If you asked St. Louis Blues’ fans what single person was most responsible for the team’s turnaround this season, you might get a few answers. You’d certainly hear Craig Berube, the interim head coach who took over for the team at its low point. You could hear about Vladimir Tarasenko, Ryan O’Reilly, or Colton Parayko, a few of the players who have been major contributors this season. You might even hear a select few credit Doug Armstrong for not panicking and trading his stars when all hope looked lost.
While all of those men deserve some credit, in truth, there is only one answer to the question: rookie goaltender Jordan Binnington. His arrival directly coincides with the team’s 180-degree turnaround, and his play has been so impressive that it has some wondering whether he could take home the Calder Memorial Trophy at the end of the season.
Binnington’s Incredible Season
Entering the season, Binnington was not even looked at as a contender for NHL starts. He was fourth on the team’s goaltending depth chart, behind starter Jake Allen, backup Chad Johnson, and perceived top prospect Ville Husso.
When the Blues waived Johnson, and Husso was injured, Binnington got his opportunity. But it would take quite a while for the team to give him a shot. He played in two games in December, but he wouldn’t get his first start until Jan. 7, a 25-save shutout of the Philadelphia Flyers.
From there, it was off to the races. Binnington has started 26 games and is an outrageous 21-4-1. He currently leads the league in goals-against average (GAA) at 1.81, is second in quality start percentage (QS%, .692), save percentage (SV%, .930), and goals against percentage (GA%, 77%). Though it is only eighth in the league, his 14.56 goals saved above average (GSAA) is equally preposterous for someone who has started only 26 games.
Those numbers speak loudly, but are they enough to win him a season-long award for rookie of the year? Let’s consider his numbers against two leading candidates, starting with one of his netminding peers.
Binnington vs. Hart
There is another goaltending rookie who is getting a lot of recognition: Carter Hart of the Philadelphia Flyers. Ironically, Binnington’s debut came against Hart and the Flyers. As good as the latter has been, the former outperformed him in that game and has outperformed him ever since.
Binnington and Hart have started a similar number of games, which makes these comparisons easier. Hart is 16-11-1 in 28 starts. He has a .920 SV% and a 2.76 GAA. He’s got a .500 QS%, his GA% is 88%, and he has 9.74 GSAA.
All of those numbers are truly terrific., but they are also clearly inferior to Binnington’s. Hart is younger and had much more hype as a prospect entering the season. It’s entirely possible he still has a much better career than his St. Louis counterpart. As far as the Calder Trophy is concerned, however, it is not a close contest.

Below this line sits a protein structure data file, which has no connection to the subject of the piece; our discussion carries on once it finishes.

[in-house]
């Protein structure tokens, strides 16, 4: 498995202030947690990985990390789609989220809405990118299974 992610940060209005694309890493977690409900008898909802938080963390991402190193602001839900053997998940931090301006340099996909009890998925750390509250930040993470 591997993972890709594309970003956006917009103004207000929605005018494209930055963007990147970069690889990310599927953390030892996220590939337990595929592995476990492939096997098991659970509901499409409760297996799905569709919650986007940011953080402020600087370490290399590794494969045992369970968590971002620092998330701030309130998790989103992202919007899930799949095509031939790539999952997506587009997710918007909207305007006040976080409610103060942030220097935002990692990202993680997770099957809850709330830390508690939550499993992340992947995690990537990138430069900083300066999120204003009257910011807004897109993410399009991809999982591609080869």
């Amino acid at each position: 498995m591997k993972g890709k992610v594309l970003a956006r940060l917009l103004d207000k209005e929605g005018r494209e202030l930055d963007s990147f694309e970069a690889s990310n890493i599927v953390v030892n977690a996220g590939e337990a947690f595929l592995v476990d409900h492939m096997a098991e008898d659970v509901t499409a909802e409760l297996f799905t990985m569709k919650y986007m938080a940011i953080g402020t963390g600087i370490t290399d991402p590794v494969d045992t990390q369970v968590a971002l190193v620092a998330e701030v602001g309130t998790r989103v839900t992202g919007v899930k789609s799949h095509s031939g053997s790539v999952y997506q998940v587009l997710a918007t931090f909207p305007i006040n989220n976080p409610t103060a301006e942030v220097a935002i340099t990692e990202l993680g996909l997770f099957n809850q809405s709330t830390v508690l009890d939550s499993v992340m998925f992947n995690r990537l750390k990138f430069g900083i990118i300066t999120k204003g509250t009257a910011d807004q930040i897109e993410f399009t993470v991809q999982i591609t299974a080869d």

Pettersson’s Trophy to Lose?
There remains one other strong contender for the Calder Trophy, in fact, for much of the season he’s been the runaway favorite: the Vancouver Canucks’ Elias Pettersson. The young Swede has had an amazing season, and with 64 points in 66 games, he will be tough to catch.
Though injuries have shortened Pettersson’s season somewhat, he has still put up amazing numbers. At almost a point per game, he leads all rookies in that category, as well as in both goals (27) and assists (37). He also leads in power-play goals with nine, and his 20 power-play points and seven game-winning goals are both tops amongst rookies as well.
The debate between Pettersson and Binnington comes down to the age-old debate between goaltending and scoring. Which is more important? It’s hard to say. In this case, the difference may come down to playing time, as discussed by ESPN’s Greg Wyshynski in his last “NHL Awards Watch” piece at the start of the month:
With Pettersson potentially playing in the neighborhood of 70 games and currently sporting 56 points in the 55 he has played, [Binnington’s NHL playing time] won’t be enough to dethrone him.ESPN’s Greg Wyshysnki
Pettersson has been the Calder favorite since very early in the season, and he remains the favorite. It’s highly likely he’ll go on to win the award. But that should take nothing away from the incredible rookie campaign that Binnington has put together. The Blues wouldn’t be a playoff team without him.
What does the future hold for the young goalie? That answer is still very much in the air. With the number of games he’s started, he has converted his contract into restricted free agent status, meaning the Blues have control for the summer. They will almost certainly bring him back, but what they will pay is anyone’s guess.
The answer will likely depend on how he performs in the playoffs. Unless a screw has gone loose in either Berube or Armstrong’s head, Binnington will be the Blues’ postseason starter. If he performs well there, he’s built enough of a resume to earn a shot as the team’s starter going into next year. We don’t know the rest of the goaltending picture, but with his rookie performance, Binnington has forced his way into the frame.
Stephen Ground is a veteran of over three years at THW, focusing on the St. Louis Blues, NHL goaltending, and the annual World Junior Championship. He is the co-host of the Two Guys One Cup Podcast, a hockey podcast focused on the Blues.